The facts of Life

Massey Cancer Center’s Research for Life campaign exceeds its fundraising goal

By Emma Coates

“Research is the best hope for saving and improving lives of cancer patients. Massey has a solid foundation, but we need to broaden and deepen our research operation,” said Gordon Ginder, M.D., director of Virginia Commonwealth University Massey Cancer Center and Lipman Chair in Oncology, at the kickoff of the public phase of its Research for Life campaign in 2013.

Research for Life, which officially started July 1, 2007, and finished June 30, 2015, raised $108,167,127, having exceeded its goal of $100 million in December 2014.

“The philanthropy of our community and region has been truly phenomenal,” says Becky Massey, who co-chaired the campaign with retired Richmond banker C.T. Hill. “We are extremely grateful to all the individuals, corporations and foundations who contributed enormously to ensuring success for this campaign.”


At the outset of the Research for Life Campaign, Massey identified “people, places and programs” as its three priorities for fundraising. These areas would facilitate the swift progression of research, improving Massey’s ability to extend and save the lives of people affected by cancer.

“The ‘people’ part was about the retention and recruitment of excellent physicians and scientists,” Massey says. “The goal was to recruit up to 35 new, accomplished researchers and faculty members.”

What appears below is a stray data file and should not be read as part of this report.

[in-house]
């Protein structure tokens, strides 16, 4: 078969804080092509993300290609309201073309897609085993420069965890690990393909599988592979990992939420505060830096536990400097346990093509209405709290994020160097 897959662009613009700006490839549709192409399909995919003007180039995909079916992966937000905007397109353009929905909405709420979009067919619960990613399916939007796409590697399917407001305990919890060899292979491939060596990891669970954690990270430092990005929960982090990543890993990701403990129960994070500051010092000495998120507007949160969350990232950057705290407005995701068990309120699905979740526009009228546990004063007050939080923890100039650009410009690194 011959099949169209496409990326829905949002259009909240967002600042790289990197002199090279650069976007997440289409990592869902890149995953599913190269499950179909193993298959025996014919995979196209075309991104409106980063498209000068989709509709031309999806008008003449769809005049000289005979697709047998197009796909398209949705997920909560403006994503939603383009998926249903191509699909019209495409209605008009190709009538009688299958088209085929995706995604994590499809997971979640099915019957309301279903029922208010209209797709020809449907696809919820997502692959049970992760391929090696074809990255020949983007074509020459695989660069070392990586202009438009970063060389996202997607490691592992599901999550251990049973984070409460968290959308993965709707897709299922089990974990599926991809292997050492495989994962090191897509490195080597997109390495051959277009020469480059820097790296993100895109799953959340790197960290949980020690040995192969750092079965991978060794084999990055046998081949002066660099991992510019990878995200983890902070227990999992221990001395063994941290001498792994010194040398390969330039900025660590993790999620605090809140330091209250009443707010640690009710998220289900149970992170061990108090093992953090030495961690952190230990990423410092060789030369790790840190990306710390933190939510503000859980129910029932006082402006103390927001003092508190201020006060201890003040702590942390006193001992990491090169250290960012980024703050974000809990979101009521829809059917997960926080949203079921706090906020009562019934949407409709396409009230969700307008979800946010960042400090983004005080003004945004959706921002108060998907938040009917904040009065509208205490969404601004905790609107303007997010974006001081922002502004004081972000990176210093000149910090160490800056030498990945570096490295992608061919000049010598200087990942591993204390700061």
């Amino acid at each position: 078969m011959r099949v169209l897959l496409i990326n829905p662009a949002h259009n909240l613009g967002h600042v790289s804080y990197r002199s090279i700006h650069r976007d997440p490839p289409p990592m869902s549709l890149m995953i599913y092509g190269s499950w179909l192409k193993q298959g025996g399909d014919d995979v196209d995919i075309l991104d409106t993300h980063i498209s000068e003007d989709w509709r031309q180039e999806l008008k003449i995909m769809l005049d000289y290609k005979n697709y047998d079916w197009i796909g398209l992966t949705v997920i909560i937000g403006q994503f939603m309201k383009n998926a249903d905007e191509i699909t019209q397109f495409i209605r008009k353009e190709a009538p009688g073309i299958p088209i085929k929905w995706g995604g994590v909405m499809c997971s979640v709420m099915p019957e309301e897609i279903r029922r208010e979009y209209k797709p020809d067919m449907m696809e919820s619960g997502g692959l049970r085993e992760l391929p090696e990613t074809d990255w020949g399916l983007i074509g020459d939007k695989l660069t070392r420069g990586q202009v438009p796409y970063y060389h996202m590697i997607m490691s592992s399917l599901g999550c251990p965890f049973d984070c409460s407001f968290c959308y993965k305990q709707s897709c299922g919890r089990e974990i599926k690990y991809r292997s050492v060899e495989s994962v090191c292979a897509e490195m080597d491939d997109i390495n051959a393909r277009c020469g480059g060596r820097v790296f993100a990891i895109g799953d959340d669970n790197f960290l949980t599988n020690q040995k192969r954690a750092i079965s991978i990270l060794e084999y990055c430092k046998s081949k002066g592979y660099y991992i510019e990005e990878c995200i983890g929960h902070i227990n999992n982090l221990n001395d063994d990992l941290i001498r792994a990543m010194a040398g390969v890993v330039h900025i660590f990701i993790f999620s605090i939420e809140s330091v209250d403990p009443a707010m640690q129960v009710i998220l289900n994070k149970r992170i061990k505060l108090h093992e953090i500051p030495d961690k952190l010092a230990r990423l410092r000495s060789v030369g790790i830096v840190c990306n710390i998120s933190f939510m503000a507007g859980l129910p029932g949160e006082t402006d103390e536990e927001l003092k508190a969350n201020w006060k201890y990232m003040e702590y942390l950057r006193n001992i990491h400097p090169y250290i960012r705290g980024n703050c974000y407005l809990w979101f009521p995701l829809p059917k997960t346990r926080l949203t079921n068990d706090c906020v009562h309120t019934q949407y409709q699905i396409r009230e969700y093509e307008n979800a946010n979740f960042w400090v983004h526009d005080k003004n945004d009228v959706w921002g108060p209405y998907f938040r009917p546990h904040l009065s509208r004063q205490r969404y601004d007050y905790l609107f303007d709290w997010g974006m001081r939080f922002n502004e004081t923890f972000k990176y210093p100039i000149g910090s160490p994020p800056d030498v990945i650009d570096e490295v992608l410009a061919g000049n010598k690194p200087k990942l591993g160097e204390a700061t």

These additions, along with the cancer center’s existing team, would be charged with maximizing its capacity to pursue groundbreaking scientific concepts, lead translational research and implement clinical trials.

“The ‘program’ part was to expand the depth of Massey’s basic science, translational science and prevention and control research programs,” Massey says.

It aimed to increase resources for the cancer center’s core research programs, to increase by 50 percent the number of phase 1 and 2 clinical trials and to encourage new interdisciplinary collaborations, among other goals.

Finally, “places” set its sights on funding 27,000 additional square feet of space, including the Massey Research Pavilion: two floors of dedicated research facilities in the new VCU School of Medicine’s McGlothlin Medical Education Building that would bring together physicians, clinical investigators and researchers – specialists spanning multiple disciplines – all under one roof, to foster collaboration like never before.